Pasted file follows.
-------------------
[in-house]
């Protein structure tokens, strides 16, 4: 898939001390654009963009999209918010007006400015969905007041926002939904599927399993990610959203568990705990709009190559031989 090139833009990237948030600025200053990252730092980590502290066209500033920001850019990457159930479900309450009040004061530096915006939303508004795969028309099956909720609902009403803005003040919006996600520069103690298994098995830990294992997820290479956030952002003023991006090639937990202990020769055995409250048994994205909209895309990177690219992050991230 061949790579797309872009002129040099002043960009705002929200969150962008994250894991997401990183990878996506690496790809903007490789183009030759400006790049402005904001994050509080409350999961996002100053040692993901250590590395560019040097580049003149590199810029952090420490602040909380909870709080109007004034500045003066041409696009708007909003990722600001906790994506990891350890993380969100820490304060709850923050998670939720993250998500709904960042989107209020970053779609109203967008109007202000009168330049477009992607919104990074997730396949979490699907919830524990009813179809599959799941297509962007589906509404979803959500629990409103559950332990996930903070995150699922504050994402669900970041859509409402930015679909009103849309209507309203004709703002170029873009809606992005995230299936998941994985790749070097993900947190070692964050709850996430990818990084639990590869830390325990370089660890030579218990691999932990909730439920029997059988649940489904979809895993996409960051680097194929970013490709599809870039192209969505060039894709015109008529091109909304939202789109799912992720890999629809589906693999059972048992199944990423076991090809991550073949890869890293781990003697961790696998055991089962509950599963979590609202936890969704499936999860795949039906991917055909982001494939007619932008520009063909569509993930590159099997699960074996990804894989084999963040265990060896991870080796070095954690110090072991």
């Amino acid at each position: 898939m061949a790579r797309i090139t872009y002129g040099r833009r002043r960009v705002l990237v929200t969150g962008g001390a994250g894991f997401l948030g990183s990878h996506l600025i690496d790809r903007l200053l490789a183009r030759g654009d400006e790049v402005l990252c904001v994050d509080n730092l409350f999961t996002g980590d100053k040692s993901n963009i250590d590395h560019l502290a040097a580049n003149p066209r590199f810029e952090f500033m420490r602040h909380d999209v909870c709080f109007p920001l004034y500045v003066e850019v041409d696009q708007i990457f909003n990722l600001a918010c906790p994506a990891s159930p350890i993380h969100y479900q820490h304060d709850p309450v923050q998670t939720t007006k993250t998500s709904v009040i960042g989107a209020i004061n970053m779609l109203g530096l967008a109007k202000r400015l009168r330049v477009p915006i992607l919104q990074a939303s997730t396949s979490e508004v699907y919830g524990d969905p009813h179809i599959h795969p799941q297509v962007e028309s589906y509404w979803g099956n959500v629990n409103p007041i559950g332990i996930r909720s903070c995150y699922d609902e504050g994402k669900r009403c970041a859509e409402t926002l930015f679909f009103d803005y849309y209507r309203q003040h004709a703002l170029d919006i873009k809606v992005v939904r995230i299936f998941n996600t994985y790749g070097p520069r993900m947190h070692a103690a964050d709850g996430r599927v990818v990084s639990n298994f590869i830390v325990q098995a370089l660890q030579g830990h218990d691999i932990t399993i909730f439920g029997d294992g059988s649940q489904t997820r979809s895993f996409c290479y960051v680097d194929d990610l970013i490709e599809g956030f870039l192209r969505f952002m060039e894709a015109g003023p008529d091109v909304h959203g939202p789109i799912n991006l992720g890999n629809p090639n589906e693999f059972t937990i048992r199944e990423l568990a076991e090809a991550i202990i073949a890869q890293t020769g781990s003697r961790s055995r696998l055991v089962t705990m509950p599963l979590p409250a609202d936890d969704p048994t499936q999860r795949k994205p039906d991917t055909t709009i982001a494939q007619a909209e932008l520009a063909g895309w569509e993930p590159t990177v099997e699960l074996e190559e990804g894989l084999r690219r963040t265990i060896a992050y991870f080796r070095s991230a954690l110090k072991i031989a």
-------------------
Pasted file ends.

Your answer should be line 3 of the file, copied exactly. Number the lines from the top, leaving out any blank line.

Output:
């Amino acid at each position: 898939m061949a790579r797309i090139t872009y002129g040099r833009r002043r960009v705002l990237v929200t969150g962008g001390a994250g894991f997401l948030g990183s990878h996506l600025i690496d790809r903007l200053l490789a183009r030759g654009d400006e790049v402005l990252c904001v994050d509080n730092l409350f999961t996002g980590d100053k040692s993901n963009i250590d590395h560019l502290a040097a580049n003149p066209r590199f810029e952090f500033m420490r602040h909380d999209v909870c709080f109007p920001l004034y500045v003066e850019v041409d696009q708007i990457f909003n990722l600001a918010c906790p994506a990891s159930p350890i993380h969100y479900q820490h304060d709850p309450v923050q998670t939720t007006k993250t998500s709904v009040i960042g989107a209020i004061n970053m779609l109203g530096l967008a109007k202000r400015l009168r330049v477009p915006i992607l919104q990074a939303s997730t396949s979490e508004v699907y919830g524990d969905p009813h179809i599959h795969p799941q297509v962007e028309s589906y509404w979803g099956n959500v629990n409103p007041i559950g332990i996930r909720s903070c995150y699922d609902e504050g994402k669900r009403c970041a859509e409402t926002l930015f679909f009103d803005y849309y209507r309203q003040h004709a703002l170029d919006i873009k809606v992005v939904r995230i299936f998941n996600t994985y790749g070097p520069r993900m947190h070692a103690a964050d709850g996430r599927v990818v990084s639990n298994f590869i830390v325990q098995a370089l660890q030579g830990h218990d691999i932990t399993i909730f439920g029997d294992g059988s649940q489904t997820r979809s895993f996409c290479y960051v680097d194929d990610l970013i490709e599809g956030f870039l192209r969505f952002m060039e894709a015109g003023p008529d091109v909304h959203g939202p789109i799912n991006l992720g890999n629809p090639n589906e693999f059972t937990i048992r199944e990423l568990a076991e090809a991550i202990i073949a890869q890293t020769g781990s003697r961790s055995r696998l055991v089962t705990m509950p599963l979590p409250a609202d936890d969704p048994t499936q999860r795949k994205p039906d991917t055909t709009i982001a494939q007619a909209e932008l520009a063909g895309w569509e993930p590159t990177v099997e699960l074996e190559e990804g894989l084999r690219r963040t265990i060896a992050y991870f080796r070095s991230a954690l110090k072991i031989a």